Table of contents

Enabling access to a Git repository

To support collaboration with stakeholders and the data science community at large, you can integrate your project with Git. You can use this integration feature to work with Python scripts and notebooks in JupyterLab, to work with R scripts and Shiny apps in RStudio, to export project assets, or as a method to backup assets for source code management purposes.

Git in analytics projects

Analytics projects allow you to work both with code assets, like notebooks or Python and R scripts, tool-specific assets such as Data Refinery flows, and Decision Optimization models, and data assets like CSV files.

These assets are stored in a Git repository, but in different subdirectories of the repository. Jupyterlab code assets are stored in assets/jupyterlab, RStudio code assets in assets/rstudio and data assets in assets/data_asset. All other directories in the repository are used to store the tool-specific assets along with other metadata for the project.

Assets in the Git repository can be added as project assets. All these assets are listed on the project’s Assets page, including the code assets, but the code assets themselves are read-only and can be edited only in the appropriate IDE.

You need to enable Git integration at the time you create a project:

  • To work with notebooks or Python scripts in the JupyterLab IDE
  • To work with R scripts and Shiny apps in RStudio
  • To enable on-demand synchronization between project assets and a Git repository. This enables:

    • Pulling notebook and Python script changes pushed from JupyterLab
    • Pulling R Shiny apps and R scripts pushed from RStudio
    • Exporting assets from the project to enable creating a new project from Git
  • To create a project from assets that were exported to a Git repository

Important:

  • Each project must have its own Git repository. No two projects can use the same Git repository. This is especially relevant when working in projects with JupyterLab and RStudio. You can’t create a project to work with JupyterLab and associate your new project with the Git repository that you used in another project with JupyterLab.
  • Git integration in a project is only available to enterprise users with a valid certificate to the platform on which they create the Git repository to associate with the project.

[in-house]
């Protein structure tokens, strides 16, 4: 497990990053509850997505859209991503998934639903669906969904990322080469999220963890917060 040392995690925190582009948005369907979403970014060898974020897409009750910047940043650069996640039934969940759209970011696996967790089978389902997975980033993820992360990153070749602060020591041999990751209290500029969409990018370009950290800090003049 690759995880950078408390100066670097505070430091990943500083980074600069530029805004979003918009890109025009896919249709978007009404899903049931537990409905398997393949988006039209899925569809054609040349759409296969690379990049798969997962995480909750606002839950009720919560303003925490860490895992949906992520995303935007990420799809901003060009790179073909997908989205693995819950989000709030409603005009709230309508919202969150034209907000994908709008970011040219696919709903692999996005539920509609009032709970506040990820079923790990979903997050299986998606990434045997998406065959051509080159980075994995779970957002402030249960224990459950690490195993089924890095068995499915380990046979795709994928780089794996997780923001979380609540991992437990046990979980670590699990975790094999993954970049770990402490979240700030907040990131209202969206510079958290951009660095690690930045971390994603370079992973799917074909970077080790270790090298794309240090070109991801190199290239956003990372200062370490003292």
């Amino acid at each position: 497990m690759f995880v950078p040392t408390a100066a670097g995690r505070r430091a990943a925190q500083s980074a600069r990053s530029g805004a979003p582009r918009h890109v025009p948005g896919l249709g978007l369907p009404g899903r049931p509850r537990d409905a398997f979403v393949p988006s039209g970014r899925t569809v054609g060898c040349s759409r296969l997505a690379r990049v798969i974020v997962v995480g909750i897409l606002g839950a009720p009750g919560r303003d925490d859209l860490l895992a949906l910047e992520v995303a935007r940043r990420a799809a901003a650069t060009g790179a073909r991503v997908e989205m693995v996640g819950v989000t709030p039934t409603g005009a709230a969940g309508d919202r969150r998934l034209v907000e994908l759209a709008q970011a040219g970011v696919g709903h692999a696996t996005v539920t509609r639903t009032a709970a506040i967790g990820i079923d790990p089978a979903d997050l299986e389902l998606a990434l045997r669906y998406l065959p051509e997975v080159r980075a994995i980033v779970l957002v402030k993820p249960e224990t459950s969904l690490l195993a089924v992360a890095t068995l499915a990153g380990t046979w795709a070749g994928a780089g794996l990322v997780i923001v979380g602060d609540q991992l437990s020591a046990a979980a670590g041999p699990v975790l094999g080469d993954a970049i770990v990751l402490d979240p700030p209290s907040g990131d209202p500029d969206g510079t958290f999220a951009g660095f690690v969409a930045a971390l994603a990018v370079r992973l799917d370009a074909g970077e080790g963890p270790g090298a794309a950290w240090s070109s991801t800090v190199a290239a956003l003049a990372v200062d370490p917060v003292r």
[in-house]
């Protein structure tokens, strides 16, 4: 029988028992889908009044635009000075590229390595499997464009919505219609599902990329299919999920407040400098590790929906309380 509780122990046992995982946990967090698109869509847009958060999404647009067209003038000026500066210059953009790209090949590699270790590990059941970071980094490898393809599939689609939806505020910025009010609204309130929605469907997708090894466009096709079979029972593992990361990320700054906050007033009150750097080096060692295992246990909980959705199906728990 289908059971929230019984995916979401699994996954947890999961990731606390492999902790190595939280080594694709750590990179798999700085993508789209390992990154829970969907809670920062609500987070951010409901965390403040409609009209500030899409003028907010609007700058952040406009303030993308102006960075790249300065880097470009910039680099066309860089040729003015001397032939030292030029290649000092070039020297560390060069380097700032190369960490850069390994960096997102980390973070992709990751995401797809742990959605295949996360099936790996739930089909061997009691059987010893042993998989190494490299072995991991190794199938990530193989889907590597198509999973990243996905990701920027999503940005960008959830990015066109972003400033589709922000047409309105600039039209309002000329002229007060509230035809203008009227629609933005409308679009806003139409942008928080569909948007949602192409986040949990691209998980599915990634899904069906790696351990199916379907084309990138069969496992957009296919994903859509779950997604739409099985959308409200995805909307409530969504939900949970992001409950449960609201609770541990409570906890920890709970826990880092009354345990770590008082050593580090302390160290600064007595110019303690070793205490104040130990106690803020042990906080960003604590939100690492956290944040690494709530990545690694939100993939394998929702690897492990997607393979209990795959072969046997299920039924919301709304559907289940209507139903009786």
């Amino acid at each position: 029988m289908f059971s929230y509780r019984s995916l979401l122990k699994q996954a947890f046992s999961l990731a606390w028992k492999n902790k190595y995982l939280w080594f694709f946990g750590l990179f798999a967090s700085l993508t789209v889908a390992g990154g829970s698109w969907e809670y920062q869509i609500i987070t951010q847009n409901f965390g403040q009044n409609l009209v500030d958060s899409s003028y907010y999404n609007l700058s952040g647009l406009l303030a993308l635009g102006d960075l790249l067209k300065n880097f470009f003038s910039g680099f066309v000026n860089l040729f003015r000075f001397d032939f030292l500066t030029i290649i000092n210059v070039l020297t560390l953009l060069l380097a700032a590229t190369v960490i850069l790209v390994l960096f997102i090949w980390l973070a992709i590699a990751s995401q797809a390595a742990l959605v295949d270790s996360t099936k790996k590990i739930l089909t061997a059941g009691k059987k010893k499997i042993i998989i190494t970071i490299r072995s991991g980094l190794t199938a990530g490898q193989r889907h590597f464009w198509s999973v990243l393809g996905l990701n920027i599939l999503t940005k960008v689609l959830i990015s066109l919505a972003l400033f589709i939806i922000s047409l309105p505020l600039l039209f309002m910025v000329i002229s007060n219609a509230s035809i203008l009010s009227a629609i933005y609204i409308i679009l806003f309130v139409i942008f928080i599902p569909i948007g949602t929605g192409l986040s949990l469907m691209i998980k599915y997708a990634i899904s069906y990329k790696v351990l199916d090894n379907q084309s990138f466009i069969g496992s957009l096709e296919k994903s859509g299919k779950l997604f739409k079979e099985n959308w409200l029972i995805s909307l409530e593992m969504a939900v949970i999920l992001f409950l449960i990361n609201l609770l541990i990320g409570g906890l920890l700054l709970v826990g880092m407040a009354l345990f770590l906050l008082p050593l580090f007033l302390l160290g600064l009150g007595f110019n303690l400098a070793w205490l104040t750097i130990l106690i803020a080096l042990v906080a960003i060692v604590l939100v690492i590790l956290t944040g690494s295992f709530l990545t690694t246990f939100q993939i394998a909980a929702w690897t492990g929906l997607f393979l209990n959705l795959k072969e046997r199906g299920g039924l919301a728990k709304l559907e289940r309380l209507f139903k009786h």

Enterprise-grade Git instance certificates

The enterprise-grade instances of Git that you can associate with a project in Watson Studio, namely GitHub Enterprise, GitLab Self-Managed and Bitbucket Enterprise, mostly use a publicly trusted CA-signed certificate for secure Git client traffic. This CA-signed certificate is automatically taken to authenticate to the platform at the time the platform access token is created and does not have to be provided during project creation. Sometimes however, a Git enterprise-grade platform might use a self-signed certicate for authentication. If a self-signed certificate is used, you need to provide the certificate details at the time you create the platform access token. Ask your Git administrator for those details.

You can override a certificate by creating a new platform access token and providing the new certificate details if:

  • You need to move from a CA certificate to a self-signed certificate

    All new projects will start using the new certificate. To use the Git platform in existing projects, you need to contact IBM Support.

  • You need to update a self-signed certificate or it expires and becomes invalid

    All new and existing projects will start using the new certificate.

  • You need to move from a self-signed certificate to a CA certificate

    All new and existing projects will start using the new certificate. This is the only time you need to provide the CA certificate details.

Access a Git repository

If you are using a Git server, you will need to allow network traffic between the compute nodes on your Watson Studio cluster and your Git server. Check with your Git server provider to learn the specific ports that are used by your Git server.